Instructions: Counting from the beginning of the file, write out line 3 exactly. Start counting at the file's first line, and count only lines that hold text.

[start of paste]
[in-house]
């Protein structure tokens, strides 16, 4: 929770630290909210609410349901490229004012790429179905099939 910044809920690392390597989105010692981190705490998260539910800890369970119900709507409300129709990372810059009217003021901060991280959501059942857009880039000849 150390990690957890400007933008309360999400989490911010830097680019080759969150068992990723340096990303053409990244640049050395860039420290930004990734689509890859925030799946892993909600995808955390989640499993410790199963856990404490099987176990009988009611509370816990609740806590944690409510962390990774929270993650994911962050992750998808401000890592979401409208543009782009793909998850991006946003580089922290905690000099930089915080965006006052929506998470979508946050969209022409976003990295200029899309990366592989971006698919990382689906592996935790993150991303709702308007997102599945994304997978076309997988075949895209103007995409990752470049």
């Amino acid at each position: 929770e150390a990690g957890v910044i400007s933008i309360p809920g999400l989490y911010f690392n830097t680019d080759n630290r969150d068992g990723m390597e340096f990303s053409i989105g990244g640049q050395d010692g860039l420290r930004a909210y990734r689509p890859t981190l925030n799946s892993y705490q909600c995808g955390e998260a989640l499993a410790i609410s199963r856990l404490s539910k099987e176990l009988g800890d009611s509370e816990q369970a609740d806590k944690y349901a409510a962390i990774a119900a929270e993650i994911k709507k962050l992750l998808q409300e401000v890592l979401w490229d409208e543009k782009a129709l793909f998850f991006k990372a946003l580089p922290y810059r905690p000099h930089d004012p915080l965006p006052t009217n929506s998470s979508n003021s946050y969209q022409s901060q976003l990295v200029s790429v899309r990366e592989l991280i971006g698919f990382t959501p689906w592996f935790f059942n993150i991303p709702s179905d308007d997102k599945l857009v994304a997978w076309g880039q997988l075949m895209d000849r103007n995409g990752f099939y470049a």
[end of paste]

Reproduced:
């Amino acid at each position: 929770e150390a990690g957890v910044i400007s933008i309360p809920g999400l989490y911010f690392n830097t680019d080759n630290r969150d068992g990723m390597e340096f990303s053409i989105g990244g640049q050395d010692g860039l420290r930004a909210y990734r689509p890859t981190l925030n799946s892993y705490q909600c995808g955390e998260a989640l499993a410790i609410s199963r856990l404490s539910k099987e176990l009988g800890d009611s509370e816990q369970a609740d806590k944690y349901a409510a962390i990774a119900a929270e993650i994911k709507k962050l992750l998808q409300e401000v890592l979401w490229d409208e543009k782009a129709l793909f998850f991006k990372a946003l580089p922290y810059r905690p000099h930089d004012p915080l965006p006052t009217n929506s998470s979508n003021s946050y969209q022409s901060q976003l990295v200029s790429v899309r990366e592989l991280i971006g698919f990382t959501p689906w592996f935790f059942n993150i991303p709702s179905d308007d997102k599945l857009v994304a997978w076309g880039q997988l075949m895209d000849r103007n995409g990752f099939y470049a």